He reached the funerary hill where the sentry had been, taking care to stay on the far side from the army. He had to get to Master Danavis. Master Danavis always knew what to do.
There was no sentry on the hill now. Kip turned around in time to see Gaspar change, transform. Green luxin spilled out of his hands onto his body, covering every part of him like a shell, like an enormous suit of armor. Kip couldn't see the soldiers or the red drafter approaching Gaspar, but he did see a fireball the size of his head streak toward the color wight, hit his chest and burst apart, throwing flames everywhere.
Gaspar rammed through it, flaming red luxin sticking to his green armor. He was magnificent, terrible, powerful. He ran toward the soldiers, screaming defiance, and disappeared from Kip's view.
Kip fled, the vermillion sun setting fire to the mists.
With every book I write, I try something harder. The Way of Shadows had a simple challenge: Can I write a page-turner? Shadow's Edge: Can I make you root for a character who murders one of your favorite characters? Beyond the Shadows: Can I wrap up a trilogy successfully and make you hold onto a character as he becomes evil without whitewashing the evil he does?
With The Black Prism, I've taken the challenges to a new level.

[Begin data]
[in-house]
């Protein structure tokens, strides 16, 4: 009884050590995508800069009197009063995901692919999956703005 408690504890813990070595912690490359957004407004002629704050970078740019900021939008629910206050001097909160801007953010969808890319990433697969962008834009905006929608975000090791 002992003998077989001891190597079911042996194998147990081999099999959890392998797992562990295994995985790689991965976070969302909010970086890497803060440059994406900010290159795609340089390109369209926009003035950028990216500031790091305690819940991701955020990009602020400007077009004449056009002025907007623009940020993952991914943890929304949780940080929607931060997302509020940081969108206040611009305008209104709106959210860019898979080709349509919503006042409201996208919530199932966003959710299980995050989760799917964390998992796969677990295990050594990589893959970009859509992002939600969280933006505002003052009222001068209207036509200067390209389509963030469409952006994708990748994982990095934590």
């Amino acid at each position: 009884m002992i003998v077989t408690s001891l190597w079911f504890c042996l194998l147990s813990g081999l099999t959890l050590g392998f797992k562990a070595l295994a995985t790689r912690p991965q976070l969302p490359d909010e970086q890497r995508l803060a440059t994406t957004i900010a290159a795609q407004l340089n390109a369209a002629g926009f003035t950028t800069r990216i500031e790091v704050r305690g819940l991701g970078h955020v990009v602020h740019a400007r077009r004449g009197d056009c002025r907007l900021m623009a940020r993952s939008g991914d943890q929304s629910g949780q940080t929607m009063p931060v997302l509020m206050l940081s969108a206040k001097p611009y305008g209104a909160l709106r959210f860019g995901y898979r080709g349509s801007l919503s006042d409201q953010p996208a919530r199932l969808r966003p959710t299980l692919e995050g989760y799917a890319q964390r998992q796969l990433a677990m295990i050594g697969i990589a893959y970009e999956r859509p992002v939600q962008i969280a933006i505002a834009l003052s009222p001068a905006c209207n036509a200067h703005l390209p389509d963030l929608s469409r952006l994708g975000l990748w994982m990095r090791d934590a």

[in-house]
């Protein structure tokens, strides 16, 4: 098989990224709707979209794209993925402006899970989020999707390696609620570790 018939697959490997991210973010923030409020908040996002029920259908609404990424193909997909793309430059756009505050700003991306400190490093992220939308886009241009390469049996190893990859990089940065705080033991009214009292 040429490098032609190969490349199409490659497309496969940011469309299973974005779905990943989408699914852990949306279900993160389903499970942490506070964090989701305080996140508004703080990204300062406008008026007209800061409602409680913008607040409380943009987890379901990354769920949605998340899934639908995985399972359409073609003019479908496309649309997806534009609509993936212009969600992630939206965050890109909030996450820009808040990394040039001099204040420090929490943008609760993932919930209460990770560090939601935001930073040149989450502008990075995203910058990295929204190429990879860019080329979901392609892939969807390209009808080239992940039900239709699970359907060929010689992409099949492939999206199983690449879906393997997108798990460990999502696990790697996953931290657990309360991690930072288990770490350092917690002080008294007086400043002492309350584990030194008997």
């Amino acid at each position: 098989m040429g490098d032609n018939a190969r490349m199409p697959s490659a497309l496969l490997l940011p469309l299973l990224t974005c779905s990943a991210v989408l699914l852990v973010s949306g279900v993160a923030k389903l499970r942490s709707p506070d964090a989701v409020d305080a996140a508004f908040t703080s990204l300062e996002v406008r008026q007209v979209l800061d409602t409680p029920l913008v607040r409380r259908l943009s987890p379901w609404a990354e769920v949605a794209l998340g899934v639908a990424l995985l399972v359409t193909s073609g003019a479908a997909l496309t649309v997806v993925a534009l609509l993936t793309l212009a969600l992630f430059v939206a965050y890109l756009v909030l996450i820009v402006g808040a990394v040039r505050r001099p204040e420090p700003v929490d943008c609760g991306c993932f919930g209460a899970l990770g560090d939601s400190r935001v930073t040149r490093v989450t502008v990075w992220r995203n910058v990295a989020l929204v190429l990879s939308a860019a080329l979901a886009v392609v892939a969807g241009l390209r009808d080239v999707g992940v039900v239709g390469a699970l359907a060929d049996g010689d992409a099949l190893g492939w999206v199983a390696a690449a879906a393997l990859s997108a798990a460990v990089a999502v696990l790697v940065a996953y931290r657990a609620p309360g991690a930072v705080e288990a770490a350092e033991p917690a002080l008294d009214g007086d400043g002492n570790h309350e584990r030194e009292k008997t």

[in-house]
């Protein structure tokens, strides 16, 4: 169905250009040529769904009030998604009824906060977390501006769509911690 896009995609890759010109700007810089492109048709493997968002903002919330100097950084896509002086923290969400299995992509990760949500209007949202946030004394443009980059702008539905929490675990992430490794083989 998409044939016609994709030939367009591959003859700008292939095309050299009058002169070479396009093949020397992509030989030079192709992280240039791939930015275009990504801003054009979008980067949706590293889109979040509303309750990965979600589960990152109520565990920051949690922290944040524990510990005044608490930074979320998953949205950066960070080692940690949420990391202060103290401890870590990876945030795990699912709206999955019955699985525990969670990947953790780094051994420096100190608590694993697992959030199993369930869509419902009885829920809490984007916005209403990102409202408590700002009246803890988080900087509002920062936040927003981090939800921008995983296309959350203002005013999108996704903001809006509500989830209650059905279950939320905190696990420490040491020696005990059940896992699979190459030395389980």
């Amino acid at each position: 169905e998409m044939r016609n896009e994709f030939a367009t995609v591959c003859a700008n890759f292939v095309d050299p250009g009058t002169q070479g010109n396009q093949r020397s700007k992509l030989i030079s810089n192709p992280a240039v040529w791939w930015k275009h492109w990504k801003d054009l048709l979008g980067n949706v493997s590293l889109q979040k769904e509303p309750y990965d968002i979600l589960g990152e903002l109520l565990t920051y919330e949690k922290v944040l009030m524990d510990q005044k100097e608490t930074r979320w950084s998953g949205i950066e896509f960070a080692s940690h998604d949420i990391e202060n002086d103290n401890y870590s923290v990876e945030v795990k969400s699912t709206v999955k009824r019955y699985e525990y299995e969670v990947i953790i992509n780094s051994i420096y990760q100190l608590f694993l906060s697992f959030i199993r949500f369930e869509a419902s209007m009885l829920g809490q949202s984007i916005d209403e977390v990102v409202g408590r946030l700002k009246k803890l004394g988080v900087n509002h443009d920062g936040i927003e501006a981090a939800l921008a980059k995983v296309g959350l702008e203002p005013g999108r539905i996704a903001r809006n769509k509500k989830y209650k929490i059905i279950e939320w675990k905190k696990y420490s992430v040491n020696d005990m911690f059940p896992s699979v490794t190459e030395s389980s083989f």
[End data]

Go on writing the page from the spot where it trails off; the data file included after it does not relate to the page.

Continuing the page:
First, one of the oldest tropes in fantasy is to follow a plucky orphan as he or she grows in power. It works because everyone empathizes with the beaten down loser (Peter Parker, Harry Potter, Luke Skywalker), and can triumph vicariously as the hero grows. It's harder to empathize with the rich and powerful.
Second, in my Night Angel trilogy, I made mages as rare as professional athletes in our world. Why? Because readers are smarter than authors, so magic screws up everything. "Wait, she's a fire mage, why is she shivering in the cold forest?" "Wait, why doesn't Dumbledore use the amulet to be in two places at once when he fights Voldemort?" "Wait…wait…wait…" More magic, more plot holes.
Third, I love fantasy set in alternate medieval Europes. It's easy to get your bearings quickly and get on with the story. Because we've all been there and done that, the plot and characters can become the focus.
With The Black Prism, I tackled something more ambitious. The central character is the most powerful man in the world. The world is early 1600's Mediterranean. And the magic is everywhere. But on the fun, I totally cheated. Guns, swords, and magic together? Oh hell yeah. And the magic? Chromaturgy is going to blow your mind. I think it's a great read, and I hope you love it.
(Alternately, last time I wrote about ninjas, so this time I had to write about pirates.Yes, there are pirates. No, it's not a pirate book. Arr.)
Most Helpful Customer Reviews